One of the reasons our founders were able to work together to form a common ground upon which they could agree to build this nation was that they had a common understanding of many things. They shared a common understanding of their language, of history and of the principles and ideas that had been developed by those who had come before them. One of the reasons we have so much difficulty today is because these common understandings have been lost or, in some cases, intentionally destroyed.
Before we can have a meaningful conversation with another person, we have to have a common understanding of the ground rules. This common understanding provides us with a reasonable assurance that we actually understand each other correctly. The most important of these basic understandings is that of language, but also the understanding of how language works. Language works by assigning a symbol to a concept or idea. The meaning of these symbols must be fixed and known to everyone using that language. If the definitions are kept secret or subject to changing without notice, then we lose the assurance that we’ll understand each other. There are many similar systems that use symbols to represent ideas and which rely on set rules to govern the use of these symbols. Just a few examples would be basic logic and mathematics. And this is why it is important to define the concepts and ideas we are discussing: so that we will all have a common understanding of the rules governing that that symbol e call “language.”
Now, this may seem obvious, so you probably think this is boring, even boring to some, but it isn’t, and it shouldn’t be. In fact, given the state of our society, I’d argue that this isn’t obvious at all. I would go further by arguing that we have lost our understanding of language and – in part – it is the result of intentional design(s). This is because there is an ongoing attempt to undermine or transform our society and because — in many respects, a society is its language – our understanding of our language has been attacked. Language actually shapes how we think and act. When we all share a common understanding of our language, then everyone in our society has at least one common thread to bind us together. This helps to create a general sense of unity within our society. However, if we disrupt this understanding of our language, or worse, we introduce one or more different languages into society and make no effort to establish a common language, then we sew division and discord within society. So, if someone or some group were to want to cause strife within a society, one of the most effective means of doing so would be to undermine that society’s language. Have you ever read the story about the Tower of Babble?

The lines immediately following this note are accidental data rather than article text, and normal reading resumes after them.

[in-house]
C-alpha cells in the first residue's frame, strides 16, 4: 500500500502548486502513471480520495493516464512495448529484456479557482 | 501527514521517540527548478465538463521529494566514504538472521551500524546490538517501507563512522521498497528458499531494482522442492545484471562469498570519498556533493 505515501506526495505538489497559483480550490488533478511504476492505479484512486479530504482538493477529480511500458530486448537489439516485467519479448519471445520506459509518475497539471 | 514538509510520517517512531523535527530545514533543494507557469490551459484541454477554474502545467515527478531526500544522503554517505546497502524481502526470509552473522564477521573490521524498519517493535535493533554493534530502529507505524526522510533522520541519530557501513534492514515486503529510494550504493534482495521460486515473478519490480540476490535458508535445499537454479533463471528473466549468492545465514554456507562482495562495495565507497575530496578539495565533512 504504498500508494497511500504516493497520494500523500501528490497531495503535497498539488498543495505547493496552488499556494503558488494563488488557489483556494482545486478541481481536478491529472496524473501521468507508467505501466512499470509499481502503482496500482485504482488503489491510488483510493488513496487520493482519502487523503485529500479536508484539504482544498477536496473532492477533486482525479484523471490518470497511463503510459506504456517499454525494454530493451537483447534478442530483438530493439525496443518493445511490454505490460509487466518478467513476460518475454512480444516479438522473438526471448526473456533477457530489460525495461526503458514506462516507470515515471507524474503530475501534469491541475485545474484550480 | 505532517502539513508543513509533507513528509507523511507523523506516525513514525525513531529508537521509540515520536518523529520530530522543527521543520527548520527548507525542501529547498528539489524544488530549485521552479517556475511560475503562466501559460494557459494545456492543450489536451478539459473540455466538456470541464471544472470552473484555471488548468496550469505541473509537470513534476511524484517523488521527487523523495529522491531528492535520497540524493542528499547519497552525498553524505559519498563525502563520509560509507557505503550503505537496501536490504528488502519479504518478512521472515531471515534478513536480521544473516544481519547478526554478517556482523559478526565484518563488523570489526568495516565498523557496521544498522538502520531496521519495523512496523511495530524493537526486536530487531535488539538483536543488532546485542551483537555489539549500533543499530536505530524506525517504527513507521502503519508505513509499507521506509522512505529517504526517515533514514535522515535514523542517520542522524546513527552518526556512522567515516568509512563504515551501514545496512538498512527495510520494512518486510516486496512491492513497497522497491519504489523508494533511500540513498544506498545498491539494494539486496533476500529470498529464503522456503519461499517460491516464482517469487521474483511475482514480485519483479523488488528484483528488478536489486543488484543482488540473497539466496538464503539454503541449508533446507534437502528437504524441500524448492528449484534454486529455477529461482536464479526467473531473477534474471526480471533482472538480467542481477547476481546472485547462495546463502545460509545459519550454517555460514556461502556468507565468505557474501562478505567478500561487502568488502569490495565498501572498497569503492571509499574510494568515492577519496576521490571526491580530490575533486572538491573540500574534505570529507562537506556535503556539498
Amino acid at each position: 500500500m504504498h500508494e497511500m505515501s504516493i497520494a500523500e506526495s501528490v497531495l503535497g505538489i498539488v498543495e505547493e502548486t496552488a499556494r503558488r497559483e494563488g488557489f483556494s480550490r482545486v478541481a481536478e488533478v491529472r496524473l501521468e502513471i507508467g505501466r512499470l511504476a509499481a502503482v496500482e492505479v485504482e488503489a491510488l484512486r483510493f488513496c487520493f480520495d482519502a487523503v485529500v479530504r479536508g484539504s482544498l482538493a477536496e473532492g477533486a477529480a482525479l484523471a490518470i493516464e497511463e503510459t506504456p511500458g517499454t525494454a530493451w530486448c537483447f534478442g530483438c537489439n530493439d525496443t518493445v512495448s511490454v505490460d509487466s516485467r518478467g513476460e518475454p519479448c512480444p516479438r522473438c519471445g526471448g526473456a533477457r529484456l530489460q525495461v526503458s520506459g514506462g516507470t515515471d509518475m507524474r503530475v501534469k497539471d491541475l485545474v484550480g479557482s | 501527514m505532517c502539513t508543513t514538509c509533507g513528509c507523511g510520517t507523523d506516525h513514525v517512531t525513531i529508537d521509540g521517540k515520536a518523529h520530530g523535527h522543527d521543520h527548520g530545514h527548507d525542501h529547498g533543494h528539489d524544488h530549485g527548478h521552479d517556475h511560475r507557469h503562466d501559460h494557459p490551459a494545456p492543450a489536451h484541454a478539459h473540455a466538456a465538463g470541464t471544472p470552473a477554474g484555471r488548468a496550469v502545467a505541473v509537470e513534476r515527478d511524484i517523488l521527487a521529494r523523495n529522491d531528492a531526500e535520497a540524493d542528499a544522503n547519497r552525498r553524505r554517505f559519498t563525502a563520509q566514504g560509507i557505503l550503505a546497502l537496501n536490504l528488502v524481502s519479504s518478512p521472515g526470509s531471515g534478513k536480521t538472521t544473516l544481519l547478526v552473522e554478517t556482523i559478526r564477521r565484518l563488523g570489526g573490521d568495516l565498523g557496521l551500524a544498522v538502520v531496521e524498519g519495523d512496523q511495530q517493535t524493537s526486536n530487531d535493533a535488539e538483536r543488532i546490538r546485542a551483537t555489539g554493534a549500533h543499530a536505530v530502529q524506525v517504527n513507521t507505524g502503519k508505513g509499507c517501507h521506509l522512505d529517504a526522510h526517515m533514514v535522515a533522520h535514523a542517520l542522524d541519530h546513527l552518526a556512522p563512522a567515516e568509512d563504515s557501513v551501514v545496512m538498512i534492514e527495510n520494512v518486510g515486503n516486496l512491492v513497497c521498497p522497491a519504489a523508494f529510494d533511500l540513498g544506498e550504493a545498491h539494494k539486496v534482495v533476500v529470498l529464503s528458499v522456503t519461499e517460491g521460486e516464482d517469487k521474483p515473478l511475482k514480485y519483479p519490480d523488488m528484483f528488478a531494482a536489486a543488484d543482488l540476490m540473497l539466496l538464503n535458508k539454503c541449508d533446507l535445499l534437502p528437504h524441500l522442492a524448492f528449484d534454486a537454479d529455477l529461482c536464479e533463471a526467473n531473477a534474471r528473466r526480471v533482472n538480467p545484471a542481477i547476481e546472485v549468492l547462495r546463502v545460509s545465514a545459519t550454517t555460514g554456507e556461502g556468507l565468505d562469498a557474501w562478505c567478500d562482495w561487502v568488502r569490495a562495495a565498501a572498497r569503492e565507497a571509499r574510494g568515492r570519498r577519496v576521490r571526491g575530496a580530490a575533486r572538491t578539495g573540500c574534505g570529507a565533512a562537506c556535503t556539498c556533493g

If we think of words as boxes into which we place meanings, then the box we call “language” contains the rules that govern how we use language. We can then use these rules to convey complex thoughts and ideas. However, if we all placed different understandings in our box labeled “language,” then – even though we may all be using the same words – we may have different understandings of what those words mean. In other words, we are putting different things in boxes with the same label. This is how language is destroyed: by trying to communicate different ideas using the same words. When such a breakdown in the common understanding of our language occurs, we end up talking at, over or around each other, but not to or with each other. Consequently, we end up in confrontations that most likely could have been avoided had we only had a shared understanding for the language. Eventually, these language divides will lead to social divides and – eventually – collapse. Think about it: the Left and the Right both claim they want to protect our “rights,” but do you really think the two sides have the same ideas in their box marked “rights?” This is why we must defend and preserve our language.
Now, among my many interests, I am something of an amateur philosopher, a discipline which expends a great deal of energy understanding both language and logic. In fact, I could argue that all of philosophy is concerned with logic. Mathematics is a form of logic. It uses set symbols with fixed definitions and a fixed set of rules to govern how formulas are derived and equations are worked. In the same sense, language is a form of logic. So, whether we are dealing with the rules of logic, mathematics or language, the approach is the same: one uses the correct understanding of symbols and the correct application of the rules governing those symbols to decipher meaning by detecting mistakes in reasoning and arriving at correct conclusions. If this were not the case, you would not now be interested or bored by our discussion because you’d have no idea of what I am trying to explain.
So, with this cornerstone of common understanding laid between us, let’s start building the rest of the foundational understandings we need to have before we can address the basic principles of Natural Law, Natural Rights and individual liberty.